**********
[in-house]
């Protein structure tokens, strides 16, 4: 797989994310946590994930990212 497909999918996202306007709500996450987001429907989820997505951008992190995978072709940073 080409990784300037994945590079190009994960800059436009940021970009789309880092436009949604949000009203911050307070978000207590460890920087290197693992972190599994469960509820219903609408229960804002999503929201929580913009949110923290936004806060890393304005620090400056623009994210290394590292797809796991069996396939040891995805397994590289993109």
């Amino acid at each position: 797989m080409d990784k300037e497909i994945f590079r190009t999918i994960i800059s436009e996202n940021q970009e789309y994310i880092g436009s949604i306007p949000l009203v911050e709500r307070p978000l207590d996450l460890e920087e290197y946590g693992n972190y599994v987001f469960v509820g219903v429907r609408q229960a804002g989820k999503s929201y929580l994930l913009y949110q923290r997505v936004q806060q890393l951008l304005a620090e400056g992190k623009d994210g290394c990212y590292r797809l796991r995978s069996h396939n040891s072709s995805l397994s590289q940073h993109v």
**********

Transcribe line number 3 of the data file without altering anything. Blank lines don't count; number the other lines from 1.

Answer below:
């Amino acid at each position: 797989m080409d990784k300037e497909i994945f590079r190009t999918i994960i800059s436009e996202n940021q970009e789309y994310i880092g436009s949604i306007p949000l009203v911050e709500r307070p978000l207590d996450l460890e920087e290197y946590g693992n972190y599994v987001f469960v509820g219903v429907r609408q229960a804002g989820k999503s929201y929580l994930l913009y949110q923290r997505v936004q806060q890393l951008l304005a620090e400056g992190k623009d994210g290394c990212y590292r797809l796991r995978s069996h396939n040891s072709s995805l397994s590289q940073h993109v």